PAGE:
02:00 - 02:11
And how do you define yourself after you have spent so many decades building a career? So kudos to you for building the website. Welcome and thank you. Thrilled to be here. Awesome.
02:12 - 02:33
Well, so why don't we get started and talk about this concept of the modern and active retirement? I want to hear about how you got together and how Lustre came to be. Well, Erica and I have known each other since law school, which was many, many decades ago. So we got to be friends and we practiced and we loved our jobs.
02:33 - 02:50
And then one day we retired and we had not prepared even one second for retirement. And we were dismayed by some of the things that happened right after we retired, one of which was we lost our identity to a certain extent.
02:50 - 03:14
We have been very identified with our jobs and our firms and what we have been doing for 40 years. And now we had not the institutions, not the jobs, not the friends, nothing. And we had to rebuild everything for ourselves. And we felt that other people were going through the same transition. So we decided once we figured out what we were going to do about it, that other people could have the benefit of it.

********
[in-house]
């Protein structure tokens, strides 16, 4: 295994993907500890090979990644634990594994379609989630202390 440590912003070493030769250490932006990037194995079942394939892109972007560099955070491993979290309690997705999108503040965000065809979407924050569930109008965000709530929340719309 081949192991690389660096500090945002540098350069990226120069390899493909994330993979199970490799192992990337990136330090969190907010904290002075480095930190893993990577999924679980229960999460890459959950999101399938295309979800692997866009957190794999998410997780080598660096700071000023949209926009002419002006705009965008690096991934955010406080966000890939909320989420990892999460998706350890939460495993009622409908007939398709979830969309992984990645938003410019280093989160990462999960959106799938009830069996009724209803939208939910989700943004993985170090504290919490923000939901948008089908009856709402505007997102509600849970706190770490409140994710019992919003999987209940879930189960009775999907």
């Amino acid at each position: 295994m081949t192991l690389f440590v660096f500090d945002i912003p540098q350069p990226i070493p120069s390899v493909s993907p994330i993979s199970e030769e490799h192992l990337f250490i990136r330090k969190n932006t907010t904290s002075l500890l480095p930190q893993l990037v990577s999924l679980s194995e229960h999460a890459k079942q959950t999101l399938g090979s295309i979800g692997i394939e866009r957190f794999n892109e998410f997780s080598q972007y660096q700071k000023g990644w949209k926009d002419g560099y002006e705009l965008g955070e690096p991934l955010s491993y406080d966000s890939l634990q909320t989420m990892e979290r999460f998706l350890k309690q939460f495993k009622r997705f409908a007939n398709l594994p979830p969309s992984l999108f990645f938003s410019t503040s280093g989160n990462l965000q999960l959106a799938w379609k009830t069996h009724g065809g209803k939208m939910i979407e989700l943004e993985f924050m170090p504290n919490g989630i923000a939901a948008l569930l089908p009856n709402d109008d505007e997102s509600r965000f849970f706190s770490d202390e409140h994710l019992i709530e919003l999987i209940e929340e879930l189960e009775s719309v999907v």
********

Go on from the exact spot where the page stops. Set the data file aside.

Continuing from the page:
03:14 - 03:21
And let me stop you a little bit, because you talked about a long career, but I want to get some clarity on where that career was.
03:21 - 03:52
Well, I was at a big Wall Street law firm. I was the first female litigation partner at the law firm. And I had a just fabulous time for the whole time I was there. And I was, I started out as a litigator at a law firm and then decided that that really wasn't for me. And was lucky enough to be one of the first women that went inside. Now, that's a big thing. But back then, there were very few people that were even thinking about going to be inside counsel.
03:52 - 04:17
So I was the first woman at one of the then Big eight accounting firms, and then I retired as a partner in one of the big four accounting firms. So you were really pioneers in your industries. And I would argue firsts in many ways, whether it was Wall Street firm or as a general counsel. And so that's a very big transition to go to.